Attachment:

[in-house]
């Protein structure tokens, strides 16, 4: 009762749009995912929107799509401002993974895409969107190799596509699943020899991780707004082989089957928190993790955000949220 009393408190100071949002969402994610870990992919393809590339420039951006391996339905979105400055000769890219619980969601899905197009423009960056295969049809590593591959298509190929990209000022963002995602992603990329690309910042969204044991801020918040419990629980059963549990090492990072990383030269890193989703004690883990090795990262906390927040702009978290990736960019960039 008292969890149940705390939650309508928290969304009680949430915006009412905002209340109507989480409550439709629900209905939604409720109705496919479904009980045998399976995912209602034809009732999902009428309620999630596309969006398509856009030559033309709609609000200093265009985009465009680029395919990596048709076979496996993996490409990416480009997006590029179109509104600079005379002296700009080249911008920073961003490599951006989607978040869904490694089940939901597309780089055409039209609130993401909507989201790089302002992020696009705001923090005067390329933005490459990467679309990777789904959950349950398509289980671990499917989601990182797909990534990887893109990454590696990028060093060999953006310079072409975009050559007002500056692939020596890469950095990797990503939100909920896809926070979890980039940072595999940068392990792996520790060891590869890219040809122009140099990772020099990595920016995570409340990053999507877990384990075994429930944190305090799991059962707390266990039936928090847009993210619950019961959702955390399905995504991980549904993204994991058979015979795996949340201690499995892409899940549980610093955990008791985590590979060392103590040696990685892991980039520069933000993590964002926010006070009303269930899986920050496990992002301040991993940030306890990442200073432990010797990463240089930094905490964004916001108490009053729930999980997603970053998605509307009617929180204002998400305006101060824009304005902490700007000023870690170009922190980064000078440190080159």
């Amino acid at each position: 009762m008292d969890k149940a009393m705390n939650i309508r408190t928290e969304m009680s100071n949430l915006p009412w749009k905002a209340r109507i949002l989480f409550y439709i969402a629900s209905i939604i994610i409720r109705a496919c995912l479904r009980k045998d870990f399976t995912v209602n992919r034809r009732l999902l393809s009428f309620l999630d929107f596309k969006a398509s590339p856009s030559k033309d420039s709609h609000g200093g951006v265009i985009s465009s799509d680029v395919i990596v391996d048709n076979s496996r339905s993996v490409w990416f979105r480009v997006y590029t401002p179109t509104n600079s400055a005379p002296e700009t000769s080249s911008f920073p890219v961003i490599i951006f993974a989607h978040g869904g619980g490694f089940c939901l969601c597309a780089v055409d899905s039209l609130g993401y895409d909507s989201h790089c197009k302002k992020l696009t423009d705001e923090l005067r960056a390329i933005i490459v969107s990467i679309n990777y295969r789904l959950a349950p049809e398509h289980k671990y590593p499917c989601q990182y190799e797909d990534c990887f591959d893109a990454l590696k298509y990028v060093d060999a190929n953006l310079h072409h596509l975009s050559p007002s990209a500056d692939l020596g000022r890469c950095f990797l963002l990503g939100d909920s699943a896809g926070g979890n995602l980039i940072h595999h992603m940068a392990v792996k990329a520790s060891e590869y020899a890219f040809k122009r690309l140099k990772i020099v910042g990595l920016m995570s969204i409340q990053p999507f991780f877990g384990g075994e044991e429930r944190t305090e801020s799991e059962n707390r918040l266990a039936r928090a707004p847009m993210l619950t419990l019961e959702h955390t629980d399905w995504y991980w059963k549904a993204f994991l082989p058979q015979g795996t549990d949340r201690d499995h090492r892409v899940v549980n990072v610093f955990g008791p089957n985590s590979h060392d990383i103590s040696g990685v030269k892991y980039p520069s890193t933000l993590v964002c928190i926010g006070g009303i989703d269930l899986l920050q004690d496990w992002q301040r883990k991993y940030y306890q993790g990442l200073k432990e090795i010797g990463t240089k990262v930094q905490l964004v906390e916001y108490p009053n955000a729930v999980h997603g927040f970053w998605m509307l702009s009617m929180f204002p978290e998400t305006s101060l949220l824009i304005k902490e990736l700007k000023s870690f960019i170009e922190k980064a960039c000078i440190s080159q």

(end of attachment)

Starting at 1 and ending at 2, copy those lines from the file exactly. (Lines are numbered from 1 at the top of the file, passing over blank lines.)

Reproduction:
[in-house]
């Protein structure tokens, strides 16, 4: 009762749009995912929107799509401002993974895409969107190799596509699943020899991780707004082989089957928190993790955000949220 009393408190100071949002969402994610870990992919393809590339420039951006391996339905979105400055000769890219619980969601899905197009423009960056295969049809590593591959298509190929990209000022963002995602992603990329690309910042969204044991801020918040419990629980059963549990090492990072990383030269890193989703004690883990090795990262906390927040702009978290990736960019960039 008292969890149940705390939650309508928290969304009680949430915006009412905002209340109507989480409550439709629900209905939604409720109705496919479904009980045998399976995912209602034809009732999902009428309620999630596309969006398509856009030559033309709609609000200093265009985009465009680029395919990596048709076979496996993996490409990416480009997006590029179109509104600079005379002296700009080249911008920073961003490599951006989607978040869904490694089940939901597309780089055409039209609130993401909507989201790089302002992020696009705001923090005067390329933005490459990467679309990777789904959950349950398509289980671990499917989601990182797909990534990887893109990454590696990028060093060999953006310079072409975009050559007002500056692939020596890469950095990797990503939100909920896809926070979890980039940072595999940068392990792996520790060891590869890219040809122009140099990772020099990595920016995570409340990053999507877990384990075994429930944190305090799991059962707390266990039936928090847009993210619950019961959702955390399905995504991980549904993204994991058979015979795996949340201690499995892409899940549980610093955990008791985590590979060392103590040696990685892991980039520069933000993590964002926010006070009303269930899986920050496990992002301040991993940030306890990442200073432990010797990463240089930094905490964004916001108490009053729930999980997603970053998605509307009617929180204002998400305006101060824009304005902490700007000023870690170009922190980064000078440190080159």